We recommend the following actions be taken:
- Apply appropriate patches or appropriate mitigations provided by Microsoft to vulnerable systems immediately after appropriate testing. (M1051: Update Software)
o Safeguard 7.1: Establish and Maintain a Vulnerability Management Process: Establish and maintain a documented vulnerability management process for enterprise assets. Review and update documentation annually, or when significant enterprise changes occur that could impact this Safeguard.
o Safeguard 7.4: Perform Automated Application Patch Management: Perform application updates on enterprise assets through automated patch management on a monthly, or more frequent, basis.
- Apply the Principle of Least Privilege to all systems and services, and run all software as a non-privileged user (one without administrative rights) to diminish the effects of a successful attack. (M1026: Privileged Account Management)
o Safeguard 4.7: Manage Default Accounts on Enterprise Assets and Software: Manage default accounts on enterprise assets and software, such as root, administrator, and other pre-configured vendor accounts. Example implementations can include: disabling default accounts or making them unusable.
o Safeguard 5.4: Restrict Administrator Privileges to Dedicated Administrator Accounts: Restrict administrator privileges to dedicated administrator accounts on enterprise assets. Conduct general computing activities, such as internet browsing, email, and productivity suite use, from the user’s primary, non-privileged account.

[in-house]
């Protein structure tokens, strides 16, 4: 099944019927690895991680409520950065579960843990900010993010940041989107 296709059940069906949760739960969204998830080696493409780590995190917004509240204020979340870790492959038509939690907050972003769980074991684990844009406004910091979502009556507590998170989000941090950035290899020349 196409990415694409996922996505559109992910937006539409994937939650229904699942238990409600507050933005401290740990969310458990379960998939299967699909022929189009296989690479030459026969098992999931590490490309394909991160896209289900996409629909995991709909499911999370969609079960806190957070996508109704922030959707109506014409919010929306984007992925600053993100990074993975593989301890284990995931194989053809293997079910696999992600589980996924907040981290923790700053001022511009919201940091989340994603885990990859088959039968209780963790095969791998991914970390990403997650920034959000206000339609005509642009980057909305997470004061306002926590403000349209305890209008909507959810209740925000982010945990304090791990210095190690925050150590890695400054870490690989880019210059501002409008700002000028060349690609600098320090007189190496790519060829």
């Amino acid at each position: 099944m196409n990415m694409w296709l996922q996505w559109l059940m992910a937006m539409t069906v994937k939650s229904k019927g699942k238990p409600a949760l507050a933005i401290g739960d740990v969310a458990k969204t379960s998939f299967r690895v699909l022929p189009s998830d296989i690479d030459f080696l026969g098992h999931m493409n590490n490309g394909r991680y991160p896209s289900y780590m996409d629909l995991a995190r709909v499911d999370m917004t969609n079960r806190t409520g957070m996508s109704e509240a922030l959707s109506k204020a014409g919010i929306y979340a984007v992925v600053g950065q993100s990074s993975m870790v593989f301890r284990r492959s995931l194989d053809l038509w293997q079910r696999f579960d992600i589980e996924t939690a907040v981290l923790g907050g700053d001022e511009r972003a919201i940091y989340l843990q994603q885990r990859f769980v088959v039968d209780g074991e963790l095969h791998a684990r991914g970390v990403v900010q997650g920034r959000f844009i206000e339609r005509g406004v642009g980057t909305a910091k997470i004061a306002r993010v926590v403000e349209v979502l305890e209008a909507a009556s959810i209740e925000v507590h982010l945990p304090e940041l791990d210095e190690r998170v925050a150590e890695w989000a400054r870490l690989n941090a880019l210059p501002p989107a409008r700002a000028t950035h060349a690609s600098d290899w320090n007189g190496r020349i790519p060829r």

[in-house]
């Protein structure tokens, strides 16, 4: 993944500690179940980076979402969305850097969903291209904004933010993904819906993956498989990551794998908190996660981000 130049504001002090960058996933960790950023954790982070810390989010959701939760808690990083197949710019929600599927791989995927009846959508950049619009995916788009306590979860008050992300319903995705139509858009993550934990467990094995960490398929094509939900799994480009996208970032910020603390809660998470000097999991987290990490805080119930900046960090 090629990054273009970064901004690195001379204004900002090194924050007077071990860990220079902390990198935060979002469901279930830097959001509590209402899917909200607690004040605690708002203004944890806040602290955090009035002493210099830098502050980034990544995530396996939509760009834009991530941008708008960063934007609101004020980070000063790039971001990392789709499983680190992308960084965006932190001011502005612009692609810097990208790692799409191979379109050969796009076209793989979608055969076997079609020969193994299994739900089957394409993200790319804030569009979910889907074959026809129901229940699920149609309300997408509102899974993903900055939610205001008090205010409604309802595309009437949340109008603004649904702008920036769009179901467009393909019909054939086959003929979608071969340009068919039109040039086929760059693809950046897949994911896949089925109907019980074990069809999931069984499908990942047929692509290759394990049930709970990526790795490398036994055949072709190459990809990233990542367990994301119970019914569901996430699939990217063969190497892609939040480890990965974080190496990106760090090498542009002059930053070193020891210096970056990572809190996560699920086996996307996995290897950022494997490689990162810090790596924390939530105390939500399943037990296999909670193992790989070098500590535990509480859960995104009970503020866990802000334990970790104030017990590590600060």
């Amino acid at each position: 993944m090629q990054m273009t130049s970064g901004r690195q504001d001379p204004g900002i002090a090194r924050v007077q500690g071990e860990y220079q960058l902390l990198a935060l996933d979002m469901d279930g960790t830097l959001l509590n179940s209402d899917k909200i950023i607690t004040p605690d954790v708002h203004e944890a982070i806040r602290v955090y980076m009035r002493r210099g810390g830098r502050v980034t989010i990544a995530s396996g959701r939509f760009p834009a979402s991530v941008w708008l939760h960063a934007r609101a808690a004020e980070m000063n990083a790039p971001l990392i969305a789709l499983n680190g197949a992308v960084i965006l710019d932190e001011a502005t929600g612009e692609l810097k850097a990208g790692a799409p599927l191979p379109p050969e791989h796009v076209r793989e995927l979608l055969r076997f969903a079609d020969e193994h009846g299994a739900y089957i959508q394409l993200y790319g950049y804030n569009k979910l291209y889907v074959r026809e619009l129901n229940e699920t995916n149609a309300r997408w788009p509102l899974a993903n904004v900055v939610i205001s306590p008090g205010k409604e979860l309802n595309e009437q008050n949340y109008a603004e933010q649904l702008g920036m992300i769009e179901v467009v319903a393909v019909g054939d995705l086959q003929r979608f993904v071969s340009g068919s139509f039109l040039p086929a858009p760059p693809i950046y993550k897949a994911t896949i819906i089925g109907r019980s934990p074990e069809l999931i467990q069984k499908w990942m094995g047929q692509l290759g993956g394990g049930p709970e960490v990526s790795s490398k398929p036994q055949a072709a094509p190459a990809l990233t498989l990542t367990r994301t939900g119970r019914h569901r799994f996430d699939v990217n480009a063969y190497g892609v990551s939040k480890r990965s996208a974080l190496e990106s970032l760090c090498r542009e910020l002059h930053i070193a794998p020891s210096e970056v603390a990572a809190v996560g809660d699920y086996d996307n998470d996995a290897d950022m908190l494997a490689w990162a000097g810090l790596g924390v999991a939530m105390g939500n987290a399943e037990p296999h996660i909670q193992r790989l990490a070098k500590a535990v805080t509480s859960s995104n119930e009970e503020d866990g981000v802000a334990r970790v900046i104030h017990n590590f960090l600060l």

- Remind all users not to visit untrusted websites or follow links/open files provided by unknown or untrusted sources. (M1017: User Training)
o Safeguard 14.1: Establish and Maintain a Security Awareness Program: Establish and maintain a security awareness program. The purpose of a security awareness program is to educate the enterprise’s workforce on how to interact with enterprise assets and data in a secure manner. Conduct training at hire and, at a minimum, annually. Review and update content annually, or when significant enterprise changes occur that could impact this Safeguard.
o Safeguard 14.2: Train Workforce Members to Recognize Social Engineering Attacks: Train workforce members to recognize social engineering attacks, such as phishing, pre-texting, and tailgating.
- Use capabilities to prevent suspicious behavior patterns from occurring on endpoint systems. This could include suspicious process, file, API call, etc. behavior. (M1040 : Behavior Prevention on Endpoint)
o Safeguard 13.2 : Deploy a Host-Based Intrusion Detection Solution: Deploy a host-based intrusion detection solution on enterprise assets, where appropriate and/or supported.
Safeguard 13.7 : Deploy a Host-Based Intrusion Prevention Solution: Deploy a host-based intrusion prevention solution on enterprise assets, where appropriate and/or supported. Example implementations include use of an Endpoint Detection and Response (EDR) client or host-based IPS agent.